Akhmet Iskhak

The following article is from The Great Soviet Encyclopedia (1979). It might be outdated or ideologically biased.

Iskhak, Akhmet Abdullovich


(also, A. A. Iskha-kov). Born Apr. 18 (May 1), 1905, in Kazan. Soviet Tatar poet. Member of the CPSU since 1945.

The son of an office worker, Iskhak worked as a journalist from 1925 to 1939. He fought in the Great Patriotic War (1941–45). He began publishing his works in 1923. His first collection, Songs of Stone Streets, appeared in 1928. Iskhak’s main poetic themes are the greatness of the Soviet motherland, the friendship of peoples, and the struggle for peace. His verses and narrative poems of the war years (“Vow” and “Song of the Tank Commander and Hero Petr Novikov”) are deeply courageous and patriotic. The poetic cycle Dawn Over Asia (1953) praises the struggle of peoples against colonialist oppression. He is also author of the satirical collection A Questionnaire for the Woman in Love (1966, in Russian). Iskhak has translated works by A. S. Pushkin, M. Iu. Lermontov, V. V. Mayakovsky, T. G. Shev-chenko, and Navoi into Tatar. Iskhak was awarded the Order of the Red Banner of Labor.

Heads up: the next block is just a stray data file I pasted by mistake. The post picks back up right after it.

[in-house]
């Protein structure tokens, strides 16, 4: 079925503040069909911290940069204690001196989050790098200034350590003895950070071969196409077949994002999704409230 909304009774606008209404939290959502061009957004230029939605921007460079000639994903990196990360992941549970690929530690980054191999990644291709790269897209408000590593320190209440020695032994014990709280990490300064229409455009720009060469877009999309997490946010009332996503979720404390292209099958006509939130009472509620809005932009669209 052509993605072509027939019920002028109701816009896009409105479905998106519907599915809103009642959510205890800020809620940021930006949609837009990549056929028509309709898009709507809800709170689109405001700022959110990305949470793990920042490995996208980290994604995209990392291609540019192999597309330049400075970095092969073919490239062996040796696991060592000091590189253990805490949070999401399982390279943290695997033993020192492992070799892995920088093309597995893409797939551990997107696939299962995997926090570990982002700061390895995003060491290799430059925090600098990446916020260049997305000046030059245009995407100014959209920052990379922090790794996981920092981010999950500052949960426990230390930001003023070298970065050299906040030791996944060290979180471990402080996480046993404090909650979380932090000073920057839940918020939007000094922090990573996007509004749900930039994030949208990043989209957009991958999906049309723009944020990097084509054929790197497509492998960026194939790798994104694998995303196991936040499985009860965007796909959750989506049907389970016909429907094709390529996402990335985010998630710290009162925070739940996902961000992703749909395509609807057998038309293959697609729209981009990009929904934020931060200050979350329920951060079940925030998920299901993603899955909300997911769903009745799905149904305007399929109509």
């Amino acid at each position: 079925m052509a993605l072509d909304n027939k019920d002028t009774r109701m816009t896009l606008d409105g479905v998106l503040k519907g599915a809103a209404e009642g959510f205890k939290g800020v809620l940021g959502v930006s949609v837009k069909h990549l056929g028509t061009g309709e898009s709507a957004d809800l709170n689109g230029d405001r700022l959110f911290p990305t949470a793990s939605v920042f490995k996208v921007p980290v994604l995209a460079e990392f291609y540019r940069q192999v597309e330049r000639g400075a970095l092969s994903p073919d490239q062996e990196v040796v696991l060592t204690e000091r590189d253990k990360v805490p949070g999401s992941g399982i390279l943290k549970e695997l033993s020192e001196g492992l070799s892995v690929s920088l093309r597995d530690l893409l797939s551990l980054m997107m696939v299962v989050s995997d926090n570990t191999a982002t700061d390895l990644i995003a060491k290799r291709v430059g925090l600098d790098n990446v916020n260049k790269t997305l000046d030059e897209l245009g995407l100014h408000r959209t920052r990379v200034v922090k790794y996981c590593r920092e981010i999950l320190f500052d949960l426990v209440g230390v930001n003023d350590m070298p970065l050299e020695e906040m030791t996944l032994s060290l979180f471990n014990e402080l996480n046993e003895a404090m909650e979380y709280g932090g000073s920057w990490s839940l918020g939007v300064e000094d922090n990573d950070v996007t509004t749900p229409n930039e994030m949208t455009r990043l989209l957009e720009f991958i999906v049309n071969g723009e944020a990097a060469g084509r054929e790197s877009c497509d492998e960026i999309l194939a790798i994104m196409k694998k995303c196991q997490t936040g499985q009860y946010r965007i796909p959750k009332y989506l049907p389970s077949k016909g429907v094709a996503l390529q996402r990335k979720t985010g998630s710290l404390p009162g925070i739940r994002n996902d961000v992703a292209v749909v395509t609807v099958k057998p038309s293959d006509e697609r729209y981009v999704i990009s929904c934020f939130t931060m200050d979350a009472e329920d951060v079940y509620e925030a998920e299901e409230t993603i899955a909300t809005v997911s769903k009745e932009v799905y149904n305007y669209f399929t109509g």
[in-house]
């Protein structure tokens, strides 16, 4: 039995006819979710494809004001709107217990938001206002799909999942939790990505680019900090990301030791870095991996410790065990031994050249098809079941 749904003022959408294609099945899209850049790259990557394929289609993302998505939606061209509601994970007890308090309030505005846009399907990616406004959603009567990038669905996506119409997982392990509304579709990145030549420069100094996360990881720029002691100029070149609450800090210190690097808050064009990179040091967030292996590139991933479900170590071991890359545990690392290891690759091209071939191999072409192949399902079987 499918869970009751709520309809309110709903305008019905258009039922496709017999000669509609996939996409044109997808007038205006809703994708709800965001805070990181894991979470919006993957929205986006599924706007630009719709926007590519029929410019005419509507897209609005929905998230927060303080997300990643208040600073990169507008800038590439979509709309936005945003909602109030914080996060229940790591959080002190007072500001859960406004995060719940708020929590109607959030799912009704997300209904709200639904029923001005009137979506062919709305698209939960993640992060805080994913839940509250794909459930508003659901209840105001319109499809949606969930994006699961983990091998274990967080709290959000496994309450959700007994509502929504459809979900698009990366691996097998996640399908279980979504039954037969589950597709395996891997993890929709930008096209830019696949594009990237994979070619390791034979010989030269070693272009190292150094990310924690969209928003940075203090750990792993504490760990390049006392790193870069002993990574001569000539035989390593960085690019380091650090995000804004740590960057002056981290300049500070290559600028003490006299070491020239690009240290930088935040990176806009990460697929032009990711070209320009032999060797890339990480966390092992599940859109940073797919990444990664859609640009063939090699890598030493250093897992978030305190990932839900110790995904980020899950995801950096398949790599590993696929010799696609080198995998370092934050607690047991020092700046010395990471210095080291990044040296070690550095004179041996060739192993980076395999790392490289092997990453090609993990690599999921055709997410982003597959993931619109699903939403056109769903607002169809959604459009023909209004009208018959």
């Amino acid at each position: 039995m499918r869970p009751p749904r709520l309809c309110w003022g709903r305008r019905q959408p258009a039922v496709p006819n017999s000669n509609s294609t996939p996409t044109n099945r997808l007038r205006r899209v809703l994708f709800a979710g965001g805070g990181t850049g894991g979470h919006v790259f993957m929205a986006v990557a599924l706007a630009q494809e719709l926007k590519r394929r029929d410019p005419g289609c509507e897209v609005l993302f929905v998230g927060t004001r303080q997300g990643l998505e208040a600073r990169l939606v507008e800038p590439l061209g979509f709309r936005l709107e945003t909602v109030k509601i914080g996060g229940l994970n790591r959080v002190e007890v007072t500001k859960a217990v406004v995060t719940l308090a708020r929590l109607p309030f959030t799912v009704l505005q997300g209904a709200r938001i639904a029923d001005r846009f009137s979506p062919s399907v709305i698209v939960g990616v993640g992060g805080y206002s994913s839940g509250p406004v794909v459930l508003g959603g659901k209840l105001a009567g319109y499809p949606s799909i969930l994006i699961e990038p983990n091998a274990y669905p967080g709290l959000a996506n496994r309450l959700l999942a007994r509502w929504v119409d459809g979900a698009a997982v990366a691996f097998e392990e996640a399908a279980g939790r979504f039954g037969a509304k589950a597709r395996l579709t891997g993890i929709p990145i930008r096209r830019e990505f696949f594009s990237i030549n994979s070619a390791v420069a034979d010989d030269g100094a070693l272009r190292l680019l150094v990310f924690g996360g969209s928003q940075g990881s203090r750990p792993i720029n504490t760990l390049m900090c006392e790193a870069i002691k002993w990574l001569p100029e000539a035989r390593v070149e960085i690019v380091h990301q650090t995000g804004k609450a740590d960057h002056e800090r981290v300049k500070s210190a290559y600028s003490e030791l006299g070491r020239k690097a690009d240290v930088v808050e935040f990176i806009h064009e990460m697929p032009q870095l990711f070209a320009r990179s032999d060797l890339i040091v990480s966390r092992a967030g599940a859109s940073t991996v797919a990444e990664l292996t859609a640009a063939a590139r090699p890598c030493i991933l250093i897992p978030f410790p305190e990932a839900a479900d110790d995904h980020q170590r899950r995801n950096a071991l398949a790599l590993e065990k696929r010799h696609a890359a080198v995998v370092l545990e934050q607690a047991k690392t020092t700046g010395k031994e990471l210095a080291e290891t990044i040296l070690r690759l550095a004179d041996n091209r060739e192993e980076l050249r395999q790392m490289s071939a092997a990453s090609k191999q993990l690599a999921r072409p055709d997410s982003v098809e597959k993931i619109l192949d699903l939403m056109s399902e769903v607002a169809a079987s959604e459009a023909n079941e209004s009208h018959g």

Saylanma äsärlär. Kazan, 1965.
In Russian translation:
Stikhi. Kazan, 1956.
Vstrecha v pesne. Moscow, 1960.


Khäkim, S. “Kuray.” Sovet ädäbiyatï, 1946, nos. 11–12.
The Great Soviet Encyclopedia, 3rd Edition (1970-1979). © 2010 The Gale Group, Inc. All rights reserved.